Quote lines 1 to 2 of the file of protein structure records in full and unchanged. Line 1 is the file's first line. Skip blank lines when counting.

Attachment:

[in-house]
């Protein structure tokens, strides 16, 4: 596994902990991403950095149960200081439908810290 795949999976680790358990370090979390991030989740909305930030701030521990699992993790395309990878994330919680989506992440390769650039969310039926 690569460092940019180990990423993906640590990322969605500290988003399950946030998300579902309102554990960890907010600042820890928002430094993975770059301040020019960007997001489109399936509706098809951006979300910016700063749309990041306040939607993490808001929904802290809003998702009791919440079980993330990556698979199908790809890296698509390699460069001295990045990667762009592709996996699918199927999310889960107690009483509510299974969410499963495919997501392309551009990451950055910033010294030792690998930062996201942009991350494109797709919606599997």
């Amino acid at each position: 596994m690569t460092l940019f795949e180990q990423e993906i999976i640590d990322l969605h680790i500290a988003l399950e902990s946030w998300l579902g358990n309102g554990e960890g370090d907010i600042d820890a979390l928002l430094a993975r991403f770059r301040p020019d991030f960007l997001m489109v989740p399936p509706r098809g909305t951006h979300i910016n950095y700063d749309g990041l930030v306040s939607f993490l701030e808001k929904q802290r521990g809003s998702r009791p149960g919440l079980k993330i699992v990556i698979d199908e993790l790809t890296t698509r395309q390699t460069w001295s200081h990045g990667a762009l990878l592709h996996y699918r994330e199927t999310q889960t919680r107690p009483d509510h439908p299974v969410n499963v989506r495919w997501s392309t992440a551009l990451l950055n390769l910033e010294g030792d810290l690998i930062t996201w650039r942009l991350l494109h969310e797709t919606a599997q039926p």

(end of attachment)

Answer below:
[in-house]
């Protein structure tokens, strides 16, 4: 596994902990991403950095149960200081439908810290 795949999976680790358990370090979390991030989740909305930030701030521990699992993790395309990878994330919680989506992440390769650039969310039926 690569460092940019180990990423993906640590990322969605500290988003399950946030998300579902309102554990960890907010600042820890928002430094993975770059301040020019960007997001489109399936509706098809951006979300910016700063749309990041306040939607993490808001929904802290809003998702009791919440079980993330990556698979199908790809890296698509390699460069001295990045990667762009592709996996699918199927999310889960107690009483509510299974969410499963495919997501392309551009990451950055910033010294030792690998930062996201942009991350494109797709919606599997």